I can remember back when I bought my BlackBerry Curve 8330. I purchased it when it first came out and I carried it for over two years without ever wanting another phone. That is, until the Tour hit the shelves. I can't begin to imagine keeping a phone for more than three or four months now, much less two years. According to CNN, we have “Android's Law” to thank for this.
What is Android's Law, you ask? It goes a little something like this:
“...if you picked up the Motorola (MMI) Droid when it went on sale in November 2009, you had the best Android device on the market. But then the twice-as-fast Nexus One went on sale in January 2010. Then the HTC Droid Incredible hit the market in April. Then in June, the Evo 4G put the Droid Incredible to shame. The Samsung Galaxy S came out later that month. Then the Nexus S ... You get the point.”
This is still ongoing and I anticipate it will get worse before it gets better. Look at all of the announcements from CES. That was only a portion of the phones we will see this year, and many of them aim to declare nothing more than the obsolescence of the smartphones from 2010. Sporting dual-core processors and large, powerful displays, these recent announcements make even my favorite phone to date – a phone that is still new, perfectly capable, and blazing fast – seem tarnished and old.
HTC claims that the average shelf life of smartphones used to be an estimated three years. Now, they estimate the current average time phones stay on the market is a mere six to nine months, a substantial difference. Essentially, we're getting what we asked for – bigger, better, faster phones. But it isn't exactly how we expected it. HTC explains that “consumers want more power and faster phones. With increased competition, there's a more pressing reason for shorter lifecycles.”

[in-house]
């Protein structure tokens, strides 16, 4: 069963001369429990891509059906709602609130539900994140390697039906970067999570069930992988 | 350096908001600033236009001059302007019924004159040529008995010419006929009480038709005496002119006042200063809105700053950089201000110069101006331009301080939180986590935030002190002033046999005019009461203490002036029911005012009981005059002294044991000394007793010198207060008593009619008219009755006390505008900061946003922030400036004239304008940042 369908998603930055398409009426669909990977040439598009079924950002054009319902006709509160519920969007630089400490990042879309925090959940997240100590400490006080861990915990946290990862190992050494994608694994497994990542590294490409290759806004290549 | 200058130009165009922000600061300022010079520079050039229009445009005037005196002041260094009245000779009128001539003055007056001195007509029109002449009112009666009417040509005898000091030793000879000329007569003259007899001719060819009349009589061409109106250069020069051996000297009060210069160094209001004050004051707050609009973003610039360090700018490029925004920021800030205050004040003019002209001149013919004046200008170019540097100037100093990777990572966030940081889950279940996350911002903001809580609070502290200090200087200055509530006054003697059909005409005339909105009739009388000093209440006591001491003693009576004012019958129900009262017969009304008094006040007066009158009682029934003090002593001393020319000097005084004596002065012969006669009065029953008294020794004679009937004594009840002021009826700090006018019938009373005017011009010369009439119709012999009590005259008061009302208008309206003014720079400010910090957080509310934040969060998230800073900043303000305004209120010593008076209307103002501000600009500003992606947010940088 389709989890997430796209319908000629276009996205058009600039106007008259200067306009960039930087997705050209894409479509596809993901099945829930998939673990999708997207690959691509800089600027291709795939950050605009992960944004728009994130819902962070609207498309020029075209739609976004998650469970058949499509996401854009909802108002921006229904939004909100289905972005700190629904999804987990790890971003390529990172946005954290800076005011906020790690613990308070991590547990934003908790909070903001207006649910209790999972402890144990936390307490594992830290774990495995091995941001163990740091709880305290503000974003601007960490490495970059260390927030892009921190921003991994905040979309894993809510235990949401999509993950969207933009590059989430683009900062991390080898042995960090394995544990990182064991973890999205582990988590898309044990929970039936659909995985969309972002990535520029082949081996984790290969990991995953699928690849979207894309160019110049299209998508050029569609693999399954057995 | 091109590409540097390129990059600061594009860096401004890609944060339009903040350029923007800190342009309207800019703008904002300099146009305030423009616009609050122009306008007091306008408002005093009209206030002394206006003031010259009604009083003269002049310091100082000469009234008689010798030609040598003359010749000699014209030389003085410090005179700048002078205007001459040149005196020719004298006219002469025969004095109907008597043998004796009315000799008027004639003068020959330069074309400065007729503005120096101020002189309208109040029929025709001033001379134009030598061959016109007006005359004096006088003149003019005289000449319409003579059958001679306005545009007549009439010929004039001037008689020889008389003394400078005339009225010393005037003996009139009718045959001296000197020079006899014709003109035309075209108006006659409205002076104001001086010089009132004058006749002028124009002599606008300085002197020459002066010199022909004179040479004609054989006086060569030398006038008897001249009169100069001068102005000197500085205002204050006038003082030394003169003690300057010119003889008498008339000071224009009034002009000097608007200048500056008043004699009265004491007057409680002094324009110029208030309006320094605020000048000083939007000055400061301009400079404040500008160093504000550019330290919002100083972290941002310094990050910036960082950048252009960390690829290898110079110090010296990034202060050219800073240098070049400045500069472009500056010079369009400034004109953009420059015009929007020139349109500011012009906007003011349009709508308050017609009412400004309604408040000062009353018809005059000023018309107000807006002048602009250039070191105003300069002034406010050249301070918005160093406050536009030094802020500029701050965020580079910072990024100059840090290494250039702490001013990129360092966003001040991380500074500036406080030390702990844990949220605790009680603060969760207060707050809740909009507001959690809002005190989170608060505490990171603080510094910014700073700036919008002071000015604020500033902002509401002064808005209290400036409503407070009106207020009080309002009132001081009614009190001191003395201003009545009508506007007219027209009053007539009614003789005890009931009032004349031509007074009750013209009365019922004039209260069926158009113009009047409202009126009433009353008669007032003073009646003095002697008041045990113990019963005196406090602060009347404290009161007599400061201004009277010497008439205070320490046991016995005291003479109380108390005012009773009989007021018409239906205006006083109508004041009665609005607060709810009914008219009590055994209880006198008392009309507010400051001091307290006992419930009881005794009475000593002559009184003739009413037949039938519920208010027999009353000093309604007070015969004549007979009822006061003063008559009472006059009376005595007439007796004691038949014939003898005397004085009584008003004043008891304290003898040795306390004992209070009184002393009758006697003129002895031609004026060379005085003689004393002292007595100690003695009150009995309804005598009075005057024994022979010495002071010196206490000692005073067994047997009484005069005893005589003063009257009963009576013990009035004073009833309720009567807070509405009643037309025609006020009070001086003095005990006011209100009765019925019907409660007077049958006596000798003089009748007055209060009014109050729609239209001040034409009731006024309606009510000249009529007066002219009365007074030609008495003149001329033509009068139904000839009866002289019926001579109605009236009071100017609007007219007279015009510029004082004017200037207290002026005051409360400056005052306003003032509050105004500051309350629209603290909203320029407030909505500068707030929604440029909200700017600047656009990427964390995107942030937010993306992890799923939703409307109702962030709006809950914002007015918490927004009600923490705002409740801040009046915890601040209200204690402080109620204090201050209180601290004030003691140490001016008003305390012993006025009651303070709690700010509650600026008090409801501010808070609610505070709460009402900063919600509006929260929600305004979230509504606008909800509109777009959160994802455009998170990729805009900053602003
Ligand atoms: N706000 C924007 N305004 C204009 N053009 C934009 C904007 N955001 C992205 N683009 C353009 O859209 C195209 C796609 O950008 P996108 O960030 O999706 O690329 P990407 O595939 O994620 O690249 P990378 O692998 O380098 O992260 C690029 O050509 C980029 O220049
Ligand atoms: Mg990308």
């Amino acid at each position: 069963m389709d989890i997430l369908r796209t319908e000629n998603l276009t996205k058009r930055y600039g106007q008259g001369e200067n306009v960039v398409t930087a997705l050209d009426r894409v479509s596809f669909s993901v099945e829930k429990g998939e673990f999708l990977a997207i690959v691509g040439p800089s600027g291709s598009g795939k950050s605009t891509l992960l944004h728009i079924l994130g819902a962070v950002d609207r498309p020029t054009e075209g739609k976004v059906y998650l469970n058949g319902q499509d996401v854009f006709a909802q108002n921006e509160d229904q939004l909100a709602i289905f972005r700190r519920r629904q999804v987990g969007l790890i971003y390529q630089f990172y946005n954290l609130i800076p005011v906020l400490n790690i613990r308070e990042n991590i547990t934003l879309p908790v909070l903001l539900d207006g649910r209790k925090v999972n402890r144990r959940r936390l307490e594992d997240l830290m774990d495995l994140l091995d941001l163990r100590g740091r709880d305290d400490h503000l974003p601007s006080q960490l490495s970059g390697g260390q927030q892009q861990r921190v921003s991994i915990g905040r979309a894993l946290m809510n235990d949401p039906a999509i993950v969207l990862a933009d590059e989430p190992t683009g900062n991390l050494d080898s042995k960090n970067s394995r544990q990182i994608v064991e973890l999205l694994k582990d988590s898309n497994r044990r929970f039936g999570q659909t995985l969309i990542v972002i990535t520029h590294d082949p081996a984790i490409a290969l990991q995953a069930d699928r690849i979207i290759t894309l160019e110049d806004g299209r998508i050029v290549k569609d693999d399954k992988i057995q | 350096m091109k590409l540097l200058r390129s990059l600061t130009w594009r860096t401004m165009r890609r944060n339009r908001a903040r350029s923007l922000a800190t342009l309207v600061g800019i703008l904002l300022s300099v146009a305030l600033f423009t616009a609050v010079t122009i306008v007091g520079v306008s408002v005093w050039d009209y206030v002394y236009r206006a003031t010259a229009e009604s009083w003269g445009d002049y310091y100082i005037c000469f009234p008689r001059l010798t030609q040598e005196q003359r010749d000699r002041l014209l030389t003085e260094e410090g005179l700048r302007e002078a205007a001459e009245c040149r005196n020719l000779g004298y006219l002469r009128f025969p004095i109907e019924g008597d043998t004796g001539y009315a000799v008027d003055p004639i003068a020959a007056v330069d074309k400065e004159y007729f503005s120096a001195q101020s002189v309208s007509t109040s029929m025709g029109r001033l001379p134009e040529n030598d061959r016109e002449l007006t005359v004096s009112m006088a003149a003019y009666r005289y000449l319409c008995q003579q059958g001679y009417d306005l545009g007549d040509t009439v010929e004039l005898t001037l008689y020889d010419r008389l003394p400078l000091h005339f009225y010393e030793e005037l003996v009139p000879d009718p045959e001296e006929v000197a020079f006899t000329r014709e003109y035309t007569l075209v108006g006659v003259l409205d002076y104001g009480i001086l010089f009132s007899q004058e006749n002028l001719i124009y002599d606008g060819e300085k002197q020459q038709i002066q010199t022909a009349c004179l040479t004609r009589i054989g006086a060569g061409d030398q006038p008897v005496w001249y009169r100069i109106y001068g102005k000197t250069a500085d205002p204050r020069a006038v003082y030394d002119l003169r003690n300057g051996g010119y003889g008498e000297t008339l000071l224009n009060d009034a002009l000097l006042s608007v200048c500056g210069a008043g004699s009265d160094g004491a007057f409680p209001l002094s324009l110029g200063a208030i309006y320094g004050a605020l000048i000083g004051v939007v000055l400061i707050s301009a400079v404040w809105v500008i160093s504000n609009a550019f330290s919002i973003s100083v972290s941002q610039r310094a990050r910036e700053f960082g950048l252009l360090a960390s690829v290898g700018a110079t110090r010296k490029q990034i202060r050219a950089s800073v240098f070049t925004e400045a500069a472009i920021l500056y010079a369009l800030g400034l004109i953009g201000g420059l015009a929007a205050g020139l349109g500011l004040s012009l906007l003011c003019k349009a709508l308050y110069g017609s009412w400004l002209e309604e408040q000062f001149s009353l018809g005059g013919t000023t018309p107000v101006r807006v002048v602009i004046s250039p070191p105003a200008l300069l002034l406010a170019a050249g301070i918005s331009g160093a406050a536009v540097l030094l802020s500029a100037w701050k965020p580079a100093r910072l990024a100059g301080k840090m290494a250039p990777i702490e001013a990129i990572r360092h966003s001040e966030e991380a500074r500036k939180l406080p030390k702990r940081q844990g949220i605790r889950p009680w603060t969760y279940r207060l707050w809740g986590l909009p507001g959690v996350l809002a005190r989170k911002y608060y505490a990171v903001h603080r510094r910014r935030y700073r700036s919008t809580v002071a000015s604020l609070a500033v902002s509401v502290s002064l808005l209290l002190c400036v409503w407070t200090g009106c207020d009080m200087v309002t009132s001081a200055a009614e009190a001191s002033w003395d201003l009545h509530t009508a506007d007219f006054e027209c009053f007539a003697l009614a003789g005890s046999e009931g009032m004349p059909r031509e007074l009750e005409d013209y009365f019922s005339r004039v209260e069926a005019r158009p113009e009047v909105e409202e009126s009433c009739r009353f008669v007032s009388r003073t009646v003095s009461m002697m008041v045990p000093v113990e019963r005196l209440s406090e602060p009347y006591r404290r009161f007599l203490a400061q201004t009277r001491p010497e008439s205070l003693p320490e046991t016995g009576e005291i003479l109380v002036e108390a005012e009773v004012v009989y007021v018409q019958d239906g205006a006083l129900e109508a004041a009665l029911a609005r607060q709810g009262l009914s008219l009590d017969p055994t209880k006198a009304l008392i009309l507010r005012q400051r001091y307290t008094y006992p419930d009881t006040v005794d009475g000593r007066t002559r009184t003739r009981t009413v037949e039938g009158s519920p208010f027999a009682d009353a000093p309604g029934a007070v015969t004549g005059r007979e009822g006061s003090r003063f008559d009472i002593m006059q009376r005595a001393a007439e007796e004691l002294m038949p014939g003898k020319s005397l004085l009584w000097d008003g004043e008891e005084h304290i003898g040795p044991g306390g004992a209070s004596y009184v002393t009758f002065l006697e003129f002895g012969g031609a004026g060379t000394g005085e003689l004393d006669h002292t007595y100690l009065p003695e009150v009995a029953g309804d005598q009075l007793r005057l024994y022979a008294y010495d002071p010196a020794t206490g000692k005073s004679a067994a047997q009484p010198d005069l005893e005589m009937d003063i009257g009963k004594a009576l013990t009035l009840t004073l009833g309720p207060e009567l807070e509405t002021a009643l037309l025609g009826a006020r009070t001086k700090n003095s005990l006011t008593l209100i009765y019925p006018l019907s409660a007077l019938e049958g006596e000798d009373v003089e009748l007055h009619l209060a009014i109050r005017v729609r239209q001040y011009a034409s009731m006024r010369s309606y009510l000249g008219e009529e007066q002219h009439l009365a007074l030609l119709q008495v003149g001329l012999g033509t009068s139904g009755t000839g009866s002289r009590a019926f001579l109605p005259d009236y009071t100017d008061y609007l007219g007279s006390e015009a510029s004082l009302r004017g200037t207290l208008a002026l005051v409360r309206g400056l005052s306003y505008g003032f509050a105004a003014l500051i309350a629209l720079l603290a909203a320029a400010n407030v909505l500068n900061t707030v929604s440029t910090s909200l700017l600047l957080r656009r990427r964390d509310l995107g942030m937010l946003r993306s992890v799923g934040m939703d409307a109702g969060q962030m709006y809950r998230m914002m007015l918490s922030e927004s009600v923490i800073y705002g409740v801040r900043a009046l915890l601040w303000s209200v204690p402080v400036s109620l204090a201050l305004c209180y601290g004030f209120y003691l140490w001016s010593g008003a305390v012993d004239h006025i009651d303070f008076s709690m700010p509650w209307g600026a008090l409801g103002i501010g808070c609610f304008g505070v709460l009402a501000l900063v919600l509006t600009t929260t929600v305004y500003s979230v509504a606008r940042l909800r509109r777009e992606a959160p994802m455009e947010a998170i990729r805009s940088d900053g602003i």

Why is Android the cause for these short lifecycles? Android is free; manufacturers no longer have to build their own software. Thanks to Qualcomm and Texas Instruments, the hardware can be produced in far less time than before, too. Purchase ready-made components; design and manufacture the remaining hardware; install Android and slap on a custom interface of choice; and manufacturers could have themselves the next Android flagship headed to shelves in a matter of months, versus a year or more.
Aside from all the negative aspects of Android's Law, there are some benefits: Companies that have lived in the shadows now have the opportunity to emerge. IDC analyst Will Stofega says, “Since Android is free, these manufacturers are willing to take some chances. The need to come up with something that's going to stick and be a major player is intense.”
Take a minute to look at ZTE. Who were they in 2009? Since the introduction and popularization of Android, ZTE has doubled its global market share, ousted Apple as the fourth largest mobile phone manufacturer in the world, and booted RIM to the “others” category. Even LG – who isn't exactly known for smartphones – brought the heat with the world's first dual-core smarphone in 2010, and continues that flame with rumors of the first 3D phone.
The good news is, analysts predict that these cycles will eventually stop shortening, and it only makes sense. Here in the States, most people with smartphones sign two-year contracts when they get their phone. With successors hitting the market six to nine months after the original's release date, most customers are still stuck in their contracts while several generations of phones pass. With US carriers working hard to keep customers in their contracts, the market will eventually be knocked off balance. Either the US will move away from subsidized sales (which is not very likely), or production will calm due to waning sales.
Don't fret, some older devices still shine through all the light of the pending generation. Just because there is a rumor of the successor to your phone doesn't mean it's time to get rid of the old. Some devices have been future-proofed very well and continue to do well amongst newer devices. The EVO 4G is still popular over seven months after its release, and it shares most specs with its newer LTE-capable cousin, the HTC ThunderBolt. Do you feel like your phone has become obsolete amid these 2011 devices? Do Android updates help restore your love for your once-awesome Android phone, or is that new hardware all you can think of?